When the Web site went live Oct. 1, it locked up shortly after midnight as about 2,000 users attempted to complete the first step, according to two people familiar with the project.
As new details emerged about early warning signs of serious deficiencies in HealthCare.gov, Obama on Monday gave a consumer-friendly defense of the health-care law, insisting that the problems many Americans have faced in trying to enroll in insurance plans will be fixed quickly.
“There’s no sugarcoating it: The Web site is too slow; people have been getting stuck during the application process,” he said at a White House event.
At the same time, he admonished Republican critics of the federal insurance exchange, saying that “it is time to stop rooting for its failure.”
The president’s remarks reflected rising anxiety within his administration over the widening problems with the online enrollment process. “There’s no excuse for the problems,” he added, “and they are being fixed.”
Obama said government officials are “doing everything we can possibly do” to repair the site, including 24-hour work from “some of the best IT talent in the country.”
“No one is madder about the Web site than I am, which means it’s going to get fixed,” he added.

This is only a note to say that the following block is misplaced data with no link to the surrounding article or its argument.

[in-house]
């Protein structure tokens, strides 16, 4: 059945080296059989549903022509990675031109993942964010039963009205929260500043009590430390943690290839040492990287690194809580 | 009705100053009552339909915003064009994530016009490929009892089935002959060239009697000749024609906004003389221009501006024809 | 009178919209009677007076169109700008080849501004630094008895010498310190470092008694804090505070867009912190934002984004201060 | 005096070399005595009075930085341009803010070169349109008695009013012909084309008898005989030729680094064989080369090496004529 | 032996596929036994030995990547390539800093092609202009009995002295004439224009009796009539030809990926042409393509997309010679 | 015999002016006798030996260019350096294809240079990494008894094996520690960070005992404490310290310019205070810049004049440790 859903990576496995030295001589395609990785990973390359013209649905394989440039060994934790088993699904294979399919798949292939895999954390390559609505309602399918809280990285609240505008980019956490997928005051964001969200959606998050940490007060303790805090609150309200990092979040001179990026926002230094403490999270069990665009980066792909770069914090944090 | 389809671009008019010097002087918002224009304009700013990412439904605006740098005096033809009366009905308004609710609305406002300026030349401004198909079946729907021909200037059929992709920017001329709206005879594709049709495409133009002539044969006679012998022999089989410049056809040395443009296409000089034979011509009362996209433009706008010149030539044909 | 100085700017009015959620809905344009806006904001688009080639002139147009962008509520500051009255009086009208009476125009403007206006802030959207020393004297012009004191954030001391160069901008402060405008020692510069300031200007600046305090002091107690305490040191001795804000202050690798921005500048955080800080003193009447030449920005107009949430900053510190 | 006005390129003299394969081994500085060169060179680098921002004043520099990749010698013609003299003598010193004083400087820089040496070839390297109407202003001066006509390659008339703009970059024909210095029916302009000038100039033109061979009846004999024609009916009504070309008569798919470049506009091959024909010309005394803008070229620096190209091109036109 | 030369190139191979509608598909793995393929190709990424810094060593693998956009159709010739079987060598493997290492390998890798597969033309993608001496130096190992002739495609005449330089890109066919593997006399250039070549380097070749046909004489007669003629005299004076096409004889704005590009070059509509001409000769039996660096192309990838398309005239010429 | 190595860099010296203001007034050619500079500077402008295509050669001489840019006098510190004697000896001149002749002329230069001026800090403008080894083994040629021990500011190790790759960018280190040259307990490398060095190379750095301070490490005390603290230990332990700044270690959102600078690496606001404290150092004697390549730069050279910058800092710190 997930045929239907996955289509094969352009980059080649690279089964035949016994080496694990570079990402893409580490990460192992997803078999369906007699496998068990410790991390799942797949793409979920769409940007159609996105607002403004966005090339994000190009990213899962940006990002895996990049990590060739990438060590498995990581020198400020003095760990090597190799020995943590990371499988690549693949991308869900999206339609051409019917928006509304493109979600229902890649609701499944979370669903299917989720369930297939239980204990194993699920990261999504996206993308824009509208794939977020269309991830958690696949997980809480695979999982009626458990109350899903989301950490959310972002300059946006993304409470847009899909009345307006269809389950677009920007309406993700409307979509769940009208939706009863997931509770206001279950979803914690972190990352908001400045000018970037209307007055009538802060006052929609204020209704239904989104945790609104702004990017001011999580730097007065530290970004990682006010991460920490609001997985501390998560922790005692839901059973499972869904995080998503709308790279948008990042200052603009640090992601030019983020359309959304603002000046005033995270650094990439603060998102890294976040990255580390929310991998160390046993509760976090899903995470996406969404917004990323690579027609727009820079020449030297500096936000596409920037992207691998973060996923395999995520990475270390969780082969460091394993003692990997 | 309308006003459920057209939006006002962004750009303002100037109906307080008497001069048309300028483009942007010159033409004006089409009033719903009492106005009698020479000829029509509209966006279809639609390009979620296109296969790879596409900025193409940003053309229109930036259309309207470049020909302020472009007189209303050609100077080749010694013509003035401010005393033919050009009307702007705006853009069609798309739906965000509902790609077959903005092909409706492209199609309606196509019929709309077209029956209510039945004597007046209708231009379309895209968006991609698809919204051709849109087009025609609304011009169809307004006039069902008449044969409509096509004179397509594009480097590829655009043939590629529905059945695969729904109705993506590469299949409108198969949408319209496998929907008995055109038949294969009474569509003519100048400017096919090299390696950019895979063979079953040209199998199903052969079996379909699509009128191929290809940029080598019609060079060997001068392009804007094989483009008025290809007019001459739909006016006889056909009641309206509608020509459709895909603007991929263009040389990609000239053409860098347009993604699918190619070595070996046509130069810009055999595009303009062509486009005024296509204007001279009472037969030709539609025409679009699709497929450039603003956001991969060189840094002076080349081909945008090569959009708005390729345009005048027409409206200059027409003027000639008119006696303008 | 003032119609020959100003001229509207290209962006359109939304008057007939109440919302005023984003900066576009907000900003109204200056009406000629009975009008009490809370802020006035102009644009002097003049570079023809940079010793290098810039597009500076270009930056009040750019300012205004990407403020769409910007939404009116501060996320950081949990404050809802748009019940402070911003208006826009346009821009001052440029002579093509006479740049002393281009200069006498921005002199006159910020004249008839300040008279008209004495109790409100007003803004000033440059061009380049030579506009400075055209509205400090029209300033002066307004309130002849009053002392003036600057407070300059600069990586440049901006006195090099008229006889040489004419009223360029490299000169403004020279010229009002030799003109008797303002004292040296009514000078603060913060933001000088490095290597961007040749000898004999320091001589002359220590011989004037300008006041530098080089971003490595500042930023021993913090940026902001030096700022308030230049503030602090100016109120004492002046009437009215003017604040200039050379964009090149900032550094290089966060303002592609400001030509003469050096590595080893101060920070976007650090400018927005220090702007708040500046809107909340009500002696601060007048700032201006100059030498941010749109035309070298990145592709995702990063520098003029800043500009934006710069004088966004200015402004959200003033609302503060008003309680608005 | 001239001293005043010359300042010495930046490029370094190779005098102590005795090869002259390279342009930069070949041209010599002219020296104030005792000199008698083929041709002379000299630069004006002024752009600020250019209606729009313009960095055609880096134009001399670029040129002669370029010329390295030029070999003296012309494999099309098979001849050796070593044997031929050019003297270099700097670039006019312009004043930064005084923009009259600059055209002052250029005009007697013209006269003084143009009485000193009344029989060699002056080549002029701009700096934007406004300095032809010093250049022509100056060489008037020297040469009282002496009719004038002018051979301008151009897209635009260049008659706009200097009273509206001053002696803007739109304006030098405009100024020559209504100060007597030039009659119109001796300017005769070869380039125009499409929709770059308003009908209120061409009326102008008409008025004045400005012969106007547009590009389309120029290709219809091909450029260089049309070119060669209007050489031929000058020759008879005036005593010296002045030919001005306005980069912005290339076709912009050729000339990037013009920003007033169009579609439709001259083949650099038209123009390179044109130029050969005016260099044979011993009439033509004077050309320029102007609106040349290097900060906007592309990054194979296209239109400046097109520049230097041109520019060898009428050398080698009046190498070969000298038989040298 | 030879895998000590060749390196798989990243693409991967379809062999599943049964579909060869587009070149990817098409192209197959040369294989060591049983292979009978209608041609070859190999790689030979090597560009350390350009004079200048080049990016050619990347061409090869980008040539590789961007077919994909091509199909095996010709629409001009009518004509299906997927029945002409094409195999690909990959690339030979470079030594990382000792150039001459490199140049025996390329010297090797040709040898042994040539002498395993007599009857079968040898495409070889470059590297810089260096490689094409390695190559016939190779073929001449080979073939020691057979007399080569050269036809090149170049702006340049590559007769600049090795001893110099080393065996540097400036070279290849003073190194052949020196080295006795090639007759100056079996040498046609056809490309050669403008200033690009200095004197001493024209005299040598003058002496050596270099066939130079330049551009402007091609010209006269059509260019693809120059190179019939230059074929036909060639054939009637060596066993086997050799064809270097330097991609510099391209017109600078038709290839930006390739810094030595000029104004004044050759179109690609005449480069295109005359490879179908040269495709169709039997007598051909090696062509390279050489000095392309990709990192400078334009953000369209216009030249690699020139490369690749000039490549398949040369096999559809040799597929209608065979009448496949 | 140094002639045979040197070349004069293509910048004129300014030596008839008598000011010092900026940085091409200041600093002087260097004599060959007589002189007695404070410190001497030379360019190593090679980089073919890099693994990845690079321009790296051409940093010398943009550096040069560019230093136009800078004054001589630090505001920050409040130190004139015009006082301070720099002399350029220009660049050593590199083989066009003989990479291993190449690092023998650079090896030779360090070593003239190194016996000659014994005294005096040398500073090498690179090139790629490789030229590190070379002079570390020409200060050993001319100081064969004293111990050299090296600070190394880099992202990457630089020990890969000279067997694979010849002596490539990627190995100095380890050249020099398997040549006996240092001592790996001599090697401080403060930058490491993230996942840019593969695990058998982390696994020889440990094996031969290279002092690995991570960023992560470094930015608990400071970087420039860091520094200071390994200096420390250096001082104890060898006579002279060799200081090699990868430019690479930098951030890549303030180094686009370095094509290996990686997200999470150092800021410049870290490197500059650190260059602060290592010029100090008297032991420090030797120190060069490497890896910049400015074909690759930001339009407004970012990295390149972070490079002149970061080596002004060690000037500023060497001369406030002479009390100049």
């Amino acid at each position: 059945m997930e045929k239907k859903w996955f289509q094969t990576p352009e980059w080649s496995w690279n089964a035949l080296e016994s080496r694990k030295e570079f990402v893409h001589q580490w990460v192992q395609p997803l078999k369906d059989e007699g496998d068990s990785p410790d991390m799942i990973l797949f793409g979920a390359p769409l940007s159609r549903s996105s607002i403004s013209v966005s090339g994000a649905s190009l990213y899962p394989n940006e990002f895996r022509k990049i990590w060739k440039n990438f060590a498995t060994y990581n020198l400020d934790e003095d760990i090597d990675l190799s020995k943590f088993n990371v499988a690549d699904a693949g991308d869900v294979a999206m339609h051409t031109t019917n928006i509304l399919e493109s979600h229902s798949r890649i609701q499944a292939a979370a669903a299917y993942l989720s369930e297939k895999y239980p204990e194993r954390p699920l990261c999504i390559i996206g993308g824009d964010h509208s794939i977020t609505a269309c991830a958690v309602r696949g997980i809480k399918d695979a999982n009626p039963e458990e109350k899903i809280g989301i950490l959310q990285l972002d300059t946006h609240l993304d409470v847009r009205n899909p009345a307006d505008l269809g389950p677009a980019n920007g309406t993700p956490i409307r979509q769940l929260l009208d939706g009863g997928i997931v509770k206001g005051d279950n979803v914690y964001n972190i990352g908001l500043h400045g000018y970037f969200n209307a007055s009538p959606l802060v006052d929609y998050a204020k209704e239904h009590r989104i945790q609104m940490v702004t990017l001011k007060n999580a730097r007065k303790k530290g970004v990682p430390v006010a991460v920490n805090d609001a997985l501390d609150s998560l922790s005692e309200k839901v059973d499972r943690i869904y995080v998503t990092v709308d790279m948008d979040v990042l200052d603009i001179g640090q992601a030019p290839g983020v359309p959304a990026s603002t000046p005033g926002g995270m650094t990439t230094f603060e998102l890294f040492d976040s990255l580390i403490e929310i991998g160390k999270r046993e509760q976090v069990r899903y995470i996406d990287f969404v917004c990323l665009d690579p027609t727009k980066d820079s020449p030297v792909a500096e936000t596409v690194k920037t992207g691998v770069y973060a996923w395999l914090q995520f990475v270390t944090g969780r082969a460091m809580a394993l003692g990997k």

White House officials said Monday that the problems have not caused the administration to consider delaying the law’s individual mandate, which requires that most Americans have health insurance next year or pay a fine.
(Read more about the rollout of the new health-care law.)
A Washington Post-ABC News poll released Monday shows that a majority of Americans, 56 percent, believe that the Web site’s flaws reflect larger problems with the health-care law, an alarming figure for the administration. But support for the law is growing despite the enrollment issues, with 46 percent of Americans saying they support it now, compared with 42 percent who said so last month.
Congressional Republicans have called for the firing of Health and Human Services Secretary Kathleen Sebelius over the enrollment problems. House Republicans have been pressuring her to testify before the Energy and Commerce Committee on Thursday to answer questions about the health-care rollout. Sebelius, who is scheduled to be in Phoenix that day, agreed Monday night to appear on Oct. 30 instead.
Several companies working on HealthCare.gov have confirmed that they will send representatives to the hearing. They include two of the main contractors, CGI Federal and Quality Software Services Inc. (QSSI), a subsidiary of UnitedHealth Group, as well as Serco, which is handling paper applications, and Equifax, which is dealing with some of the income verification.